If you are looking to get the most female cannabis plants from your regular cannabis seeds, this article is for you. Can’t fully get rid of that cannabis strain you grew for so long? Learn how to store seeds and pollen to clear space in your garden and hang onto those favorite genetics for another day.
How to Get More Female Plants From Regular Seeds
Statistically, cannabis produces more male plants than females. Using these techniques can increase the number of female plants grown from regular seeds. Make the most of your time, space, and precious dollars by boosting the number of females every grow.
Unless you are planning on doing some breeding of your own and you’re looking for a perfect male, female cannabis plants are what growing marijuana is all about. However, unless you purchase feminized seeds from a reputable source, females aren’t always guaranteed. In fact, statistically, regular cannabis seeds will produce 75% or more males per crop.
It is impossible to tell if seeds are female or male, and very difficult to tell if a young plant is male or female prior to the plant differentiating. Males do have some differing growth characteristics, but it is not always easy to recognize boys from girls in the vegetation phase.
There are techniques and tricks of the trade that can be used for increasing the likelihood of getting more females from regular seeds. The key words here are a “stable growing environment.” Stress tends to produce more males, and undue stress during flowering can turn plants intersex.
STABILITY IN THE ENVIRONMENT
Stability of the growing environment is essential to increase the female to male ratio. From the moment the seeds are germinated, a growing environment with as few fluctuations as possible is ideal. Stress is the enemy when trying to get females
This is true of all the essential requirements for plant growth. Maintain stable temperatures and humidity. Make sure the photoperiod begins and finishes at the same time every day. Be sure there is no light pollution interrupting plants during the night cycle. Be sure the nutrient mixes are exact every watering. Spikes up or down in nutrient mixes can cause stress, increasing the chance of males.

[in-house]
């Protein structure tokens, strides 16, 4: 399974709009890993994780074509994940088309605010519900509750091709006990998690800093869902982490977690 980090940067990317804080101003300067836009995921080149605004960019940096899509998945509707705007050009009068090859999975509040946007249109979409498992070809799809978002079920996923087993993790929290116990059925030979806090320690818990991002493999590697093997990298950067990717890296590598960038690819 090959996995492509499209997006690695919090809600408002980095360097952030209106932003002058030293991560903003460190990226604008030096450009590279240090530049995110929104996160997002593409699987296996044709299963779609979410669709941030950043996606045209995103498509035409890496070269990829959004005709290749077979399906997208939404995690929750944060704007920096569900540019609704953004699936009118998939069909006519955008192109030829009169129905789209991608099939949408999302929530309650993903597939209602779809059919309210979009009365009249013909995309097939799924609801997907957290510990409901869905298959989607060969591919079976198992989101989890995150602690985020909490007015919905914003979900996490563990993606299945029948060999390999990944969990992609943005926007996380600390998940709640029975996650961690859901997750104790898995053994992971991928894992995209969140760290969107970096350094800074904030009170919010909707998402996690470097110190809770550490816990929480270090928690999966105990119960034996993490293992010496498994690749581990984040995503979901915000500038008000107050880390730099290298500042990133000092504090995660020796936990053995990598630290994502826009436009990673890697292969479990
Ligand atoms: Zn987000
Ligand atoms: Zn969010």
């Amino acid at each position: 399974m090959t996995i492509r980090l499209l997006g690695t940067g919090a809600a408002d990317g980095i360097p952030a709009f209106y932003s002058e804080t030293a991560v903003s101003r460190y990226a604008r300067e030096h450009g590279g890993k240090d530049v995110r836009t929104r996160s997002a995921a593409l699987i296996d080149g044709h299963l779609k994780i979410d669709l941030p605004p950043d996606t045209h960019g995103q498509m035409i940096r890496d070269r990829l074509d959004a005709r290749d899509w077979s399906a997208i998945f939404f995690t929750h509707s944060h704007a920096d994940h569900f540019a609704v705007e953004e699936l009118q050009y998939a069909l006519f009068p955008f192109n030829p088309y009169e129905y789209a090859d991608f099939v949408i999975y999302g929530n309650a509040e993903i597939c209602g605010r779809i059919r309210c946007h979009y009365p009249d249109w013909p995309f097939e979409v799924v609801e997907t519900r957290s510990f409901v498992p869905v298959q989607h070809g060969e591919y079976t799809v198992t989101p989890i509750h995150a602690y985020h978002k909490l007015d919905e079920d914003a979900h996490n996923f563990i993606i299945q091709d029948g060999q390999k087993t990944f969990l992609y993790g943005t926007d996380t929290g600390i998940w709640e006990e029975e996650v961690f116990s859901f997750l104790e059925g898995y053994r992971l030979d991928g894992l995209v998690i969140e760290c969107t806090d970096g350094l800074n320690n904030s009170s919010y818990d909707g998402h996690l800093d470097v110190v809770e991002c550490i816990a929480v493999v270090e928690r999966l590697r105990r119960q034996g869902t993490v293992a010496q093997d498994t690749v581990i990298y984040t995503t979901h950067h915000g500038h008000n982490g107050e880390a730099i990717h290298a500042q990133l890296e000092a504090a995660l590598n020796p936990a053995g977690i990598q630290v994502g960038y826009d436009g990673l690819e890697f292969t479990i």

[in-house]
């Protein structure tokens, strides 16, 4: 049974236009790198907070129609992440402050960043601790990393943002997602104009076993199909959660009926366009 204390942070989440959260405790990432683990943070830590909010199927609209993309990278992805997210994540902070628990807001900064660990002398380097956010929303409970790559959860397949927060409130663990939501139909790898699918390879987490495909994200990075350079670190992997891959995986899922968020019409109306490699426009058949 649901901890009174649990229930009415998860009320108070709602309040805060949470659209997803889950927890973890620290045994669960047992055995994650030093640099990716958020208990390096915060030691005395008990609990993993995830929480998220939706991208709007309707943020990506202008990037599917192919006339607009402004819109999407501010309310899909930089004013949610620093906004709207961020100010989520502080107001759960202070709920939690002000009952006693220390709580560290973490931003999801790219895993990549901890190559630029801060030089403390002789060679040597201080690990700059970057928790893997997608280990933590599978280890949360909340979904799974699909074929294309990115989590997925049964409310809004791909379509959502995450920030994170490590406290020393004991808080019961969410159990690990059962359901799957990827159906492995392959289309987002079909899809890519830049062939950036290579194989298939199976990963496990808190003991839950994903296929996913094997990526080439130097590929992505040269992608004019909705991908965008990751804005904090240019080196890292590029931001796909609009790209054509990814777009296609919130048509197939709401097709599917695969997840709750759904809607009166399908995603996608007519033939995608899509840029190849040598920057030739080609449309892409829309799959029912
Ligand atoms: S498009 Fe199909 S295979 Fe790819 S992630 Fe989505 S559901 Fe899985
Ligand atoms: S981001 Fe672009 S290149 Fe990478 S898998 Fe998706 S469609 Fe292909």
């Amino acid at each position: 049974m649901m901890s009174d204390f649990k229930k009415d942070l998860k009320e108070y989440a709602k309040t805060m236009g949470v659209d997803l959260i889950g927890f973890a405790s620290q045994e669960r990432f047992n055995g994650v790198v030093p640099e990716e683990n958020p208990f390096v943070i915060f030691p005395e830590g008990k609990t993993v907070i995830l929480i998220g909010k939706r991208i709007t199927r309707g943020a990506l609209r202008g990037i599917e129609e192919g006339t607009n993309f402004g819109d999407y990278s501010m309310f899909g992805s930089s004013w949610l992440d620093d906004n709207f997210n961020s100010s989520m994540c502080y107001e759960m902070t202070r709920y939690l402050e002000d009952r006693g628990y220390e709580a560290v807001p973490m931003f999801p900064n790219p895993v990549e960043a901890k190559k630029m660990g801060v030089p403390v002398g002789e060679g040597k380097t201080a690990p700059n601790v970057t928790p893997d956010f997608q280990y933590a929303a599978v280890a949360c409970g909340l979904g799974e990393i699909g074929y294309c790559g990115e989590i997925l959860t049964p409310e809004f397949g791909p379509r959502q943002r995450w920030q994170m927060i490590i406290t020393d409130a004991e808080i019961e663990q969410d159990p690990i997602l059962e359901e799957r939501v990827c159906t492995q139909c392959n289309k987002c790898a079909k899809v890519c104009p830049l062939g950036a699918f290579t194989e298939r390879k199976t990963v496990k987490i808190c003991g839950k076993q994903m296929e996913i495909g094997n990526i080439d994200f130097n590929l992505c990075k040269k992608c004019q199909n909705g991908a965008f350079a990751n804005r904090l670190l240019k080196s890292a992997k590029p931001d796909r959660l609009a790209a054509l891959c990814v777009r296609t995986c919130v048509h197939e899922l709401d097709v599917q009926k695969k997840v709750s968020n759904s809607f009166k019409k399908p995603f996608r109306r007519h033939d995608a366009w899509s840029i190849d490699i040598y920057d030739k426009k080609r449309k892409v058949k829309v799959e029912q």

GIVE SEEDLINGS LESS HOURS OF LIGHT
In the rush to get buds in the jar sooner, it is always tempting to expose plants to 24hrs of light during the vegetation cycle. The plants may grow larger sooner, but this increases the risks of males developing.
Young plants exposed to an 18-6 day-night photoperiod increases the chance of females. The chance increases further when the day length is reduced to 16 hours. To maximize the possibility, reduce the day period to 14.5 hours of light.
Shorter day length does slow growth during vegetation, but the likelihood of females increases to 70–100%. With expensive primo seeds, it is better to allow an extra week of vegetation to get the best value. Some patience during vegetation is preferred to throwing half the crop away later on.
The other downside of 24hr light exposure during vegetation is poor root development and interrupted gas exchange in the rhizosphere. Root development occurs predominantly at night, and necessary oxygen exchange occurs more efficiently at this time too. Healthy roots mean healthy plants.
USE COOL, BLUE LIGHT
Light that is in the blue spectrum during vegetation promotes female development. Fluorescent lights should be white or blue spectrum for infant plants. Refrain from using the purple/red-tinted fluorescents, which are better for flowering.
Metal halide lamps are ideal for the vegetation phase of cannabis. They are blue biased in their spectrum and imitate summer light effectively, which is the natural vegetation period of cannabis. When the 12-12 switch is made to promote flowering, switch to a high pressure sodium light. These a red biased in their spectrum and imitate the red-shifted light of autumn.
Cannabis plants consume lots of nitrogen during the vegetation phase. Increasing nitrogen (N) slightly and reducing potassium (K) can increase the likelihood of females. A potassium-rich nutrient blend will boost the chances of males during the early development phase.
HIGHER HUMIDITY AND MOISTURE IN AIR AND SOIL
High and stable humidity levels from germination right on through to vegetation increases female development. Similarly, consistent and stable watering routines maintain ideal moisture in the grow medium. Stable moisture exposure in the air and medium promotes females.